to avoid litigation landmines will educate them to avoid such errors. To avoid a lawsuit, it’s best not to
get involved in one at the first place. Train managers by using compelling dramatization”Avoiding
Litigation Landmines” to illustrate the ways managers can avoid litigation which may cost them and your
organization millions of dollars. These landmine litigations include:
• Failure to Document
• Failure to Train
• Failure to Keep Evidence
• Inflating Evaluations
• Failure to Consult Human Resources
• Inappropriate Electronic Messages
• Inconsistent Treatment
• Improper Handling of Employee Departures
• Uncontrolled Employment References
Train your managers to avert these litigations!
Stay current with FLSA changes
Employers are responsible for complying with rules and regulations established by FLSA, as well as applicable local and state wage and hour laws. Violations such as misclassifying employees or incorrectly paying overtime can land you in hot soup with the United States Labor Department or state department of labor. Also, the agencies which enforce wage and hour laws will possibly expose you to employee litigation as well. Staying current with the changing laws helps you avoid FLSA lawsuit.
Put a stop to off the clockwork
FLSA requires that covered and nonexempt workers receive overtime pay at a rate of not less than 1 1/2 an employee’s regular rate of pay after 40-hours of work in a workweek. This means that if an hourly worker works over 40 hours, they better be getting overtime pay. Sometimes organizations encourage managers to look the other way while workers work off the clock, and at times it’s an honest mistake. Either way, your company is liable. To reduce this risk, it’s important that you know what constitutes the clockwork and that you have a plan in place to prevent it from happening.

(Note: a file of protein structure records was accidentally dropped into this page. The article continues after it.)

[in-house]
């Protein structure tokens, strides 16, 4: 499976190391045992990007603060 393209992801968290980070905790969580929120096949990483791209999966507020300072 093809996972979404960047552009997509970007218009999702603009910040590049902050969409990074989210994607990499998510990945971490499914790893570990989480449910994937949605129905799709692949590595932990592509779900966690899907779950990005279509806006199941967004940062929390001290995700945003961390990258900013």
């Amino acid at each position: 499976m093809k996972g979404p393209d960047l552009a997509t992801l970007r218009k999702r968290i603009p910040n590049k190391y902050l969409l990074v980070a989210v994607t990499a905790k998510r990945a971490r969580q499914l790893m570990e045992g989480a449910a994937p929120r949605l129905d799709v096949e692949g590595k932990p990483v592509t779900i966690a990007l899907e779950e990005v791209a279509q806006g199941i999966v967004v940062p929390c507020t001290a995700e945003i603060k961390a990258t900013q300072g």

Log hours and time worked
Under the Fair Labor Standards Act (FLSA) employers must keep certain records for nonexempt workers. This includes both hours worked each day and total hours worked each work week. To do so, employers may use any time-keeping method, including timesheets, time clocks or automated timekeeping systems. Employers can allow supervisors to keep track of their workers work hours, have employees track their own time or both. Under FLSA however, employers and not the employees, have the ultimate duty to maintain these records. For this reason, employers can change workers time records but must ensure that the records accurately reflect the time worked.
Seek advice from an expert
It’s important to understand that many plaintiffs’ lawyers saw the FLSA overtime changes that were proposed. This is an excellent opportunity that organizations can utilize. If employers are in any doubt about whether their organizations are compliant with the FLSA or not, it’s advisable they seek counsel and ensure they have their affairs in order. FLSA has many regulations that affect an employer’s duties to his/her employees. Transgression of these federal rules may result in an employer owing workers a lot of money. Further to complying with federal laws, employers should also figure out whether there are state regulations that have more tough requirements than the FLSA. The key to avoiding breaking of both federal and state labor laws is retaining extensive detailed records of each employee’s hours, work activities and compensating
employees for the FLSA requirements.